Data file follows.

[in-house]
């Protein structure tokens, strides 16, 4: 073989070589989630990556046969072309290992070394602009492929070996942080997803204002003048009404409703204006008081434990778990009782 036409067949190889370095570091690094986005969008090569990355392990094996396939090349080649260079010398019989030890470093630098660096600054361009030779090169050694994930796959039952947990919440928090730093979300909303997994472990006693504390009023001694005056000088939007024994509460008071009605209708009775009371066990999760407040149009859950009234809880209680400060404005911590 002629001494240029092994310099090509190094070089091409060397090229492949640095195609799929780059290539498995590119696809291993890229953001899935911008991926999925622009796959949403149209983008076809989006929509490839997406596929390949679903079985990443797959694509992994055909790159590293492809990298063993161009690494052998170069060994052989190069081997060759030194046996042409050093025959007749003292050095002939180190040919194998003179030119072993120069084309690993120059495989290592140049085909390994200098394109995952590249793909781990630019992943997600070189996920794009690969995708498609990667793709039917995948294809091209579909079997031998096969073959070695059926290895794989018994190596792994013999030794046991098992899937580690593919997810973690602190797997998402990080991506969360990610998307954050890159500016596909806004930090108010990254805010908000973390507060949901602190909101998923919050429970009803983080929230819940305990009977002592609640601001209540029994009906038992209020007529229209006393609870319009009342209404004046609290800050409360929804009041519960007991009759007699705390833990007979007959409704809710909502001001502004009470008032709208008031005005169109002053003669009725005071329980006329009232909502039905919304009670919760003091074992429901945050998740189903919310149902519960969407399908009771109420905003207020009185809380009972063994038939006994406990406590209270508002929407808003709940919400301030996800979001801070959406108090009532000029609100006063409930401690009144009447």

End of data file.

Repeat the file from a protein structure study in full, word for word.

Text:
[in-house]
């Protein structure tokens, strides 16, 4: 073989070589989630990556046969072309290992070394602009492929070996942080997803204002003048009404409703204006008081434990778990009782 036409067949190889370095570091690094986005969008090569990355392990094996396939090349080649260079010398019989030890470093630098660096600054361009030779090169050694994930796959039952947990919440928090730093979300909303997994472990006693504390009023001694005056000088939007024994509460008071009605209708009775009371066990999760407040149009859950009234809880209680400060404005911590 002629001494240029092994310099090509190094070089091409060397090229492949640095195609799929780059290539498995590119696809291993890229953001899935911008991926999925622009796959949403149209983008076809989006929509490839997406596929390949679903079985990443797959694509992994055909790159590293492809990298063993161009690494052998170069060994052989190069081997060759030194046996042409050093025959007749003292050095002939180190040919194998003179030119072993120069084309690993120059495989290592140049085909390994200098394109995952590249793909781990630019992943997600070189996920794009690969995708498609990667793709039917995948294809091209579909079997031998096969073959070695059926290895794989018994190596792994013999030794046991098992899937580690593919997810973690602190797997998402990080991506969360990610998307954050890159500016596909806004930090108010990254805010908000973390507060949901602190909101998923919050429970009803983080929230819940305990009977002592609640601001209540029994009906038992209020007529229209006393609870319009009342209404004046609290800050409360929804009041519960007991009759007699705390833990007979007959409704809710909502001001502004009470008032709208008031005005169109002053003669009725005071329980006329009232909502039905919304009670919760003091074992429901945050998740189903919310149902519960969407399908009771109420905003207020009185809380009972063994038939006994406990406590209270508002929407808003709940919400301030996800979001801070959406108090009532000029609100006063409930401690009144009447």